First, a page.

Friday, January 25, 2013

Ask Not What Your Professional Organization Can Do For You...

Last week Barbara Mathews made a detailed post to the Association of Professional Genealogists' members-only list explaining the many issues with Ancestry's rendition of Massachusetts town records and how to deal with it and get around at least some of the problems.

For me that post alone was almost worth the $65 annual dues. While few posts there are as thorough and authoritative, there's lots of help requested and received on the list.

 (Full disclosure: I'm on the list a lot, and I'm a member of the APG board. Even fuller disclosure: these are my own unofficial opinions and the 2500 or so other APGers may disagree!)

But while we all have to decide what to do with our limited supply of money, APG is not just a consumer product. We decide whether to subscribe to Ancestry.com or Scotland's People based on whether the benefits to us (including intangibles) will exceed the costs. Same as buying a bag of gummi worms. And that's as it should be.

Deciding to join APG involves more than that calculation. It's also a decision to identify with and support a profession. And a profession, if it's worth anything, is not just a group of people who sell a product or service -- it's also a group of people who uphold the profession's standards.

To take an obvious example: A merchant may sell those books with fancy covers and vaporous language inside that purport to be a "history of your surname." No professional genealogist worthy of the name would have anything to do with that. Of course professionals often seek to earn money, but there are also things they won't do for money.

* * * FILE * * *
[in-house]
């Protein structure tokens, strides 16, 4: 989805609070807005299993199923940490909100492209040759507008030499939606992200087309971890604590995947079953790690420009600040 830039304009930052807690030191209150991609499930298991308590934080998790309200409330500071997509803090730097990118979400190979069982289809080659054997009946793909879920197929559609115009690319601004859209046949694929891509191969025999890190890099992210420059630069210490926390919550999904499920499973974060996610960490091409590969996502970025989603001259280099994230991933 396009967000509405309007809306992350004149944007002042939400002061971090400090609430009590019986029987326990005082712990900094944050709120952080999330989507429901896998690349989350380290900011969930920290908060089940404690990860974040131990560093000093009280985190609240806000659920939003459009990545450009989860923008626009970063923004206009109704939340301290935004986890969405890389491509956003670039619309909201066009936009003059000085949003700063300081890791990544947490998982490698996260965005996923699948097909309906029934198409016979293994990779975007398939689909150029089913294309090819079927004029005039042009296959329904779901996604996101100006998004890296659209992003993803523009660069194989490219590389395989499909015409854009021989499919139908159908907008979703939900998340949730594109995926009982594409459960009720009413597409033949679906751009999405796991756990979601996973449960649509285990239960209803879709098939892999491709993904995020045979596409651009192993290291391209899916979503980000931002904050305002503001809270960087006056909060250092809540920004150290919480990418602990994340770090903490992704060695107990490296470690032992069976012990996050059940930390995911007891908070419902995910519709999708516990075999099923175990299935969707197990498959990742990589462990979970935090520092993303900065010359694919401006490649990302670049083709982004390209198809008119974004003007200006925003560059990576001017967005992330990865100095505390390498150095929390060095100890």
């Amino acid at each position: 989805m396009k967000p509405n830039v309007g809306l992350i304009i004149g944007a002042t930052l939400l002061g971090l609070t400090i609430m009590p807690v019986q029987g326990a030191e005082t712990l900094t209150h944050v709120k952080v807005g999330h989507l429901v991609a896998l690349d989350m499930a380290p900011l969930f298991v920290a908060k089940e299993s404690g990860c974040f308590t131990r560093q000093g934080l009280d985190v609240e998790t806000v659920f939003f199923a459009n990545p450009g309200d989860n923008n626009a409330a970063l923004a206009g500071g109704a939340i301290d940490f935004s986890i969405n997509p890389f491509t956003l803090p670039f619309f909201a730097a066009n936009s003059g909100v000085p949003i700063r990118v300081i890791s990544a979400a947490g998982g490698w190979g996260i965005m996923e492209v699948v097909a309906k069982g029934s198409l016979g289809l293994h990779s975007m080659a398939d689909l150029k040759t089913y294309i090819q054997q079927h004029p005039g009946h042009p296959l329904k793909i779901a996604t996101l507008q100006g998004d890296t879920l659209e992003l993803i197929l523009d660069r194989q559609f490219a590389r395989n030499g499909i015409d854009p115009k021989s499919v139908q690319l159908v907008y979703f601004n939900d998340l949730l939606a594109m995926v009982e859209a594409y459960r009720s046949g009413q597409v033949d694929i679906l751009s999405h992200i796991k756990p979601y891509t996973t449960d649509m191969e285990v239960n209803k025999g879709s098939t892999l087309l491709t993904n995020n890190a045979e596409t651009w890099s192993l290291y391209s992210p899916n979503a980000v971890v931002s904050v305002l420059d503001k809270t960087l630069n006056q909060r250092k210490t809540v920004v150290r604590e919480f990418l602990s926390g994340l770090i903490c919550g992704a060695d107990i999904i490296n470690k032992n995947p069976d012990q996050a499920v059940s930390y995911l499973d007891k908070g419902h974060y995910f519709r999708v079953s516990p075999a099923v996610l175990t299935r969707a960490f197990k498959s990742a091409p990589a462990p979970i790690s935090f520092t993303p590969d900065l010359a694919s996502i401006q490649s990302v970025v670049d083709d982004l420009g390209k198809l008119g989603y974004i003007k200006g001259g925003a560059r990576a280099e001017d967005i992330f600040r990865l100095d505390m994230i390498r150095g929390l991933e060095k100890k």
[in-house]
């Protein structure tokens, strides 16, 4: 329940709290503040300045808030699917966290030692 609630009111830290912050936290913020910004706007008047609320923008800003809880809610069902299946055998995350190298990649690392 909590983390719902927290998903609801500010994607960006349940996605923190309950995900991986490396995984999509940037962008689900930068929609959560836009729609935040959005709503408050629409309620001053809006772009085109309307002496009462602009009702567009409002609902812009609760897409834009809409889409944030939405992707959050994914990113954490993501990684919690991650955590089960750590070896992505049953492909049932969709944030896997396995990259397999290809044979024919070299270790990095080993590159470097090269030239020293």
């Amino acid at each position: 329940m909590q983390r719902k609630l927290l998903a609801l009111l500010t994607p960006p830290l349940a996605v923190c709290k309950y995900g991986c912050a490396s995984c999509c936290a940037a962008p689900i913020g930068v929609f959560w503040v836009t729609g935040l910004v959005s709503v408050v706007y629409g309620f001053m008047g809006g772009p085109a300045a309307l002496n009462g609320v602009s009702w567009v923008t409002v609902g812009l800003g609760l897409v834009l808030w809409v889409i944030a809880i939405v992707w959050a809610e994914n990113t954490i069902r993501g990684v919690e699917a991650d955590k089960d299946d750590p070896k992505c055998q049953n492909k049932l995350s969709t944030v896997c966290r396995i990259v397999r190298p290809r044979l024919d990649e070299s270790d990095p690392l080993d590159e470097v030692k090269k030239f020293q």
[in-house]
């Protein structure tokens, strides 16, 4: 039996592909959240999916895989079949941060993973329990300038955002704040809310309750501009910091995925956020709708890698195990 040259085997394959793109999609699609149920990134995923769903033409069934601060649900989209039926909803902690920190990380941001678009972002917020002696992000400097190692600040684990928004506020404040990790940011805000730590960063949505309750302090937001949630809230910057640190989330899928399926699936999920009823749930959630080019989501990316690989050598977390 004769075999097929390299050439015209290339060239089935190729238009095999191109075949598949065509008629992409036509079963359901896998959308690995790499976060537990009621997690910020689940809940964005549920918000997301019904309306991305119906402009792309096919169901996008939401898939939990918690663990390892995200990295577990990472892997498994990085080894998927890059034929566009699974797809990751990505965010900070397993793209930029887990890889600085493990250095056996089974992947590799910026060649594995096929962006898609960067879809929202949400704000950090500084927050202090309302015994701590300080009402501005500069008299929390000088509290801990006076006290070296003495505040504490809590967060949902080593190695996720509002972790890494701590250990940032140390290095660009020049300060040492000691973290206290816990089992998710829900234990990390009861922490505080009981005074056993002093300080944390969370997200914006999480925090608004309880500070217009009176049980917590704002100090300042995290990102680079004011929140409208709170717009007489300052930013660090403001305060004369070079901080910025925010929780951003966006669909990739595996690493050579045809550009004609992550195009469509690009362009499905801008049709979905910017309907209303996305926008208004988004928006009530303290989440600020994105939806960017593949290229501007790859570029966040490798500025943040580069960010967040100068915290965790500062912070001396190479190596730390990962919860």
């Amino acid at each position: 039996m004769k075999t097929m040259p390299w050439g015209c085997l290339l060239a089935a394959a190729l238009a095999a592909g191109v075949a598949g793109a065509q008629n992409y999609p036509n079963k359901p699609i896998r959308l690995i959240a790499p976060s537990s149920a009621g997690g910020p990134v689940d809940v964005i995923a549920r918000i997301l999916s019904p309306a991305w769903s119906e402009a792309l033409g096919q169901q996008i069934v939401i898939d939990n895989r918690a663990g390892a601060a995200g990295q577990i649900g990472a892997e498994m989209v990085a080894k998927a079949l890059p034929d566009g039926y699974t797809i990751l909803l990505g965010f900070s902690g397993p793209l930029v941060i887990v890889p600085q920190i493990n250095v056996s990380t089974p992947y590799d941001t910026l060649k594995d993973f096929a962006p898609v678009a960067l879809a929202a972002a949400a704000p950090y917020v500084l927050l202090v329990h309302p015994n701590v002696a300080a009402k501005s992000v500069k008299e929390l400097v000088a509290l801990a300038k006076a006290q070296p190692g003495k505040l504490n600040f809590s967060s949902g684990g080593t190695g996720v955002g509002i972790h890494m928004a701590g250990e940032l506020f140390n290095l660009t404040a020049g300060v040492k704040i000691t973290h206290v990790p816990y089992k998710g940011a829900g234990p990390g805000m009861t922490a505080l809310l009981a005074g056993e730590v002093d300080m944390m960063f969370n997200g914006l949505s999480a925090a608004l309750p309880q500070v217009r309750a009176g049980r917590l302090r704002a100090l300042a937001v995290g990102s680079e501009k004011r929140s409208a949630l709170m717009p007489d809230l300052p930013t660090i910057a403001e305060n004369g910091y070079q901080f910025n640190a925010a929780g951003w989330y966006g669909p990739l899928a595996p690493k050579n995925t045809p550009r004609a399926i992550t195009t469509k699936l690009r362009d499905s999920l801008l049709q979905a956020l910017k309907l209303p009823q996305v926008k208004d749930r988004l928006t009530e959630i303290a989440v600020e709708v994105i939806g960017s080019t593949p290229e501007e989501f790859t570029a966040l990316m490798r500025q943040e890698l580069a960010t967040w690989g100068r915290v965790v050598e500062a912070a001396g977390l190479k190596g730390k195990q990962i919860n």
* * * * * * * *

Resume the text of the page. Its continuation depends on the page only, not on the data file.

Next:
As Michael Hait wisely pointed out in a recent blog post, APG and the profession (as well as other genealogy societies) are in part what we put into them. So I wouldn't want anyone to join simply because of great posts like Barbara's. We need members; we need volunteers; we need folks who take genealogy seriously and will help build up the profession in innovative ways. But if you're all about getting the most for the cheapest, please look elsewhere.




Harold Henderson, "Ask Not What Your Professional Organization Can Do for You...," Midwestern Microhistory: A Genealogy Blog, posted 25 January 2013 (http://midwesternmicrohistory.blogspot.com : accessed [access date]). [Please feel free to link to the specific post if you prefer.]















2 comments:

Margie said...

Harold, Interesting post. I am not a professional, IMHO, although I have been paid a couple times for doing presentations.
I have thought about joining APG because I want to be a better genealogist and want to learn where and how to do that.
I have NO intention of ever becoming a professional researcher; I would love to do more presentations and getting paid is nice but not the most important although being reimbursed travel and hotel fees would be good.
Is APG for me?

Harold said...

Margie --

Once again, just my opinion. I think APG is a good place for those who want to be better genealogists. There are lots of formal and informal learning opportunities. That said, the organization's primary focus is on the business of genealogy. So if your resolution not to become a professional researcher holds, then some of what we do in our webinars and discussion sessions and the quarterly will not be relevant to you. APG is not primarily in the business of educating people *about genealogy* as there are lots of places to do that, but we do cross that fuzzy line sometimes, e.g. we have discussions about writing, which is an issue for both professionals and serious non-professionals. And of course general genealogy issues come up on the list all the time, which is how my post today got started!

Harold